The drug therapy should be comprehensive to cover all the pathogens involved in this clinical setting. An intravenous or oral therapy must be initiated in response to the clinical signs. For fighting against the infectious pathogens, an antibiotic drug dose must be initiated and the choice of antibiotic depends upon the pathogen. The drug dose administered in this case was Ceftriaxone 2gm OD through the oral route. It is a third-generation cephalosporin with broad spectrum range against the gram-negative bacteria and has higher effect against the resistant organisms. It brings its effect by causing bactericidal action through the inhibition of cell wall synthesis. The drug interferes with the synthesis of peptidoglycan which is a major component of the bacterial cell wall and therefore the organisms eventually lyses due to arrest of the cell wall assembly (Schweigert, et al., 2012). Along with this, the patient was also advised with 500 mg Metformin OD through the oral route for controlling the blood sugar levels as the patient was hospitalized and was affected with diabetes as a comorbid condition. Diabetes, in this case, must be controlled as pleural empyema and effusion is common in patients affected by diabetes due to an impaired left ventricular function which impedes the cure and worsens the situation. Metformin, in this case, works by lowering the synthesis of glucose in the liver (gluconeogenesis) and improves the uptake of glucose by the body cells. This drug is specifically employed in cases where diet, weight loss, and exercises are not effective in lowering the blood glucose.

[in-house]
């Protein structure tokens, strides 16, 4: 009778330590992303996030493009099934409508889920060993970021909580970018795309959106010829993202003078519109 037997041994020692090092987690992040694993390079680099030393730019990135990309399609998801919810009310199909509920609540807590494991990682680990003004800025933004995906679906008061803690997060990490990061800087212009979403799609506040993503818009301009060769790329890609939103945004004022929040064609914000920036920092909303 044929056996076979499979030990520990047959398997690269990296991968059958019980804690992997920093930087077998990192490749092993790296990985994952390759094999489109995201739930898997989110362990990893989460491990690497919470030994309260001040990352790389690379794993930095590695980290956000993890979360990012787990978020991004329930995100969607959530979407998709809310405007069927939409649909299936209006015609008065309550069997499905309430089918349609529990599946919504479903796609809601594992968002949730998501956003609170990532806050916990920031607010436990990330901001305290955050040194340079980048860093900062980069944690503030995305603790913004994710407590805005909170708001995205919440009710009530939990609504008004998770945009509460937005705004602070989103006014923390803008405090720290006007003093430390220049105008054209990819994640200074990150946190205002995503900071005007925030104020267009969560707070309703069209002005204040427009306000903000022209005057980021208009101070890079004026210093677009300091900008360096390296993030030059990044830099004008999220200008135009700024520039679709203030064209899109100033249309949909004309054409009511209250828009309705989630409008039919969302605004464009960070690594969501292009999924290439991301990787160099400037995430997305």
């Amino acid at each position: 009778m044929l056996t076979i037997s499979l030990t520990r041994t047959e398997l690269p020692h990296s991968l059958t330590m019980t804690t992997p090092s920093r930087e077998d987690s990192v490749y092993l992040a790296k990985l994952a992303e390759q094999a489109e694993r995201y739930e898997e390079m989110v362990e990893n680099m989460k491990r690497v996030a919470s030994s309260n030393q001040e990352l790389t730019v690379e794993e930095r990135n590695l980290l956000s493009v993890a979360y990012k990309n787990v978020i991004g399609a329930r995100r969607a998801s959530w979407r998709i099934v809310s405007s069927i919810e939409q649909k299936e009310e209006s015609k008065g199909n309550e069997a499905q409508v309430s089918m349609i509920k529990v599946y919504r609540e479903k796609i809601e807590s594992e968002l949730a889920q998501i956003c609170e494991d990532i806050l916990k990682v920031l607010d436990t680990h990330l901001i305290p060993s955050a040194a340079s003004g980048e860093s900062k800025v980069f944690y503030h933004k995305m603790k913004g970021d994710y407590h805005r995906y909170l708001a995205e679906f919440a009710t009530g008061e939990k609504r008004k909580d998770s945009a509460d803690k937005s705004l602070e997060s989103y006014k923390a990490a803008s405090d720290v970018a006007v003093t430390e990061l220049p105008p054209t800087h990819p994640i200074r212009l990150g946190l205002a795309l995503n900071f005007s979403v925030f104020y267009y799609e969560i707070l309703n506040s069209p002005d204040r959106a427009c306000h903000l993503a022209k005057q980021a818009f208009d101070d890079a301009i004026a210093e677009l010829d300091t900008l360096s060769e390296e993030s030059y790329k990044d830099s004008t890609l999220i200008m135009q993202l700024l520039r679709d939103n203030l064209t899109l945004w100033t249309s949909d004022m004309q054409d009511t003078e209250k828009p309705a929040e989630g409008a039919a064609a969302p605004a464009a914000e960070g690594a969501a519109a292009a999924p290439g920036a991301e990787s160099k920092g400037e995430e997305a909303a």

The patient was administered 5000 microns of subcutaneous Heparin drug dose twice daily. heparin is an anti-coagulant and augments the effect of antithrombin III. It prevents the transformation of fibrinogen to fibrin and inhibits thrombogenesis (Scarci, et al., 2015). This takes place as heparin prevents the reaccumulation of a thrombus after fibrinolysis occurs. The mechanism of action in high dose would be to inhibit the anti-coagulant factor IX, X, XI, XII, and thrombin and therefore prevents the conversion of fibrinogen to fibrin.

The nursing care interventions include instructing the patient to report pain immediately and providing the patient with a calm and soothing environment. The patient must also be comforted and advised to practice relaxation techniques such as slow and deep breathing, distraction behaviours, guided imagery, and visualization (Nie, et al., 2014). Assistance must be provided as required to the patient. This will decrease the external stimuli of pain and helps to relieve anxiety and cardiac stress. It also assists in improving the coping abilities of the patient and enhances their individual perception to deal with such future situation. The distraction techniques further help in decreasing the response to painful stimuli and provides a sense of self-control and belief, thereby instilling a positive attitude. Along with the medical care, a nurse is also responsible for taking into account patient’s personal choices, preferences, and values into priority and prepare a nursing care plan which abides his beliefs. (Rosenstengel, 2012).

Evaluation of nursing care